Who should control your data after you pass away? – You, People you trust or Facebook?

Almost 2 people die every second – that’s around 150K deaths every single day. That’s quite a lot, isn’t it? (http://www.wholesomewords.org/missions/greatc.html)

In January this year, Facebook had around 1.06 billion users – if you do the maths, it’s around 1 in every 8 – assuming world population around 8 billion.

If you combine both stats, out of 150K people who die every day, around 16K people have facebook profile. Yes, that’s right more than 10K people on facebook die everyday.

What happens to these profiles – facebook profiles of deceased. Most of them remain active and some are converted into memorial pages by facebook. Creating memorial is a good option – but this may or may not be what a user would have liked (Given a chance) and this may or may not be what people close to user would like.

Take the case of Juliana who died in May last year because of complications during a surgery. Her mother, professor of sociology campaigned for months to remove her memorial page. She eventually took legal route and court gave an order that page should be shut down – on 10’Th April this year.

That’s a fight of 11 months – you can read her story on BBC at http://www.bbc.co.uk/news/world-latin-america-22286569.

How many people would want to and can fight like her? Just imagine – would you want people close to you fight like this for you? No, I wouldn’t want them to go through this pain.

In my opinion, user should be able to control / specify what should happen to their profile after they pass away. User should be able to transfer their accounts to people they trust and leave instructions for them on what should be done.

Organisations (Google, Facebook etc) should not be in control of your data – you should be. . What do you think?

Author: Planned Departure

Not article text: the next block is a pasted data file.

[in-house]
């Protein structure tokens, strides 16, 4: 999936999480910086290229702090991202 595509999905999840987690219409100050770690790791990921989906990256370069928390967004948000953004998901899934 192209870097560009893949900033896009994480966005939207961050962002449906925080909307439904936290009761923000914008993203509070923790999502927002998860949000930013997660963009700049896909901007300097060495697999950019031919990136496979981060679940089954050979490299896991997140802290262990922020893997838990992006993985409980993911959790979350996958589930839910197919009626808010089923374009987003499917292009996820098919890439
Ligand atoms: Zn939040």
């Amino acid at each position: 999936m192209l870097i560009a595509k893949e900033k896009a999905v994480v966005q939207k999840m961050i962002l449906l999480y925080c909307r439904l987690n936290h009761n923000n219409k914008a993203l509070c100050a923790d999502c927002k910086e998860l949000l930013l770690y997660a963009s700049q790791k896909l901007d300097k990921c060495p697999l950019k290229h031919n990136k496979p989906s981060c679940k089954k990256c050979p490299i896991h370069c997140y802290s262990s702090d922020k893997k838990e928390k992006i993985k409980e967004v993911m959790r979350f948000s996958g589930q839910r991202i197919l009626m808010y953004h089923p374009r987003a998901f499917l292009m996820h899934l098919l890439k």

Living and working in this digital era, our social media accounts – from Facebook, Twitter, Flickr to the likes of Pinterest – are increasing not only in number but also in volume. Additionally, many of us have domain names registered and libraries of movies, digital music and e-Books that can be of significant value. And let's not forget about Bitcoin and other virtual currencies! For the majority of us, these accounts and digital assets are likely to outlive us. And when we die, it is left up to family members and estate executors to sift through them all. Furthermore, even though they may have all the required passwords necessary for these accounts, many heirs will discover that they have no clear authority to access, or even to manage, the online accounts of their deceased loved ones. With the value of individuals' digital assets globally measured in the hundreds of billions of dollars, planning for the protection of our digital assets has moved to centre stage. It is essential that our online and social media accounts are included as part of the estate planning process. Failure to do so may not only deprive those we leave behind of fond memories and (possibly) a little nest egg, it could also leave us vulnerable to postmortem identity theft if fraudsters get to use our personal details to apply for credit facilities whilst our accounts remain unguarded. Planned Departure resolves these issues. We provide you with the ability not only to protect your digital assets, but also to clearly indicate who can access your online accounts and who should benefit from them. Create piece of mind today by registering with us in one quick and easy process.

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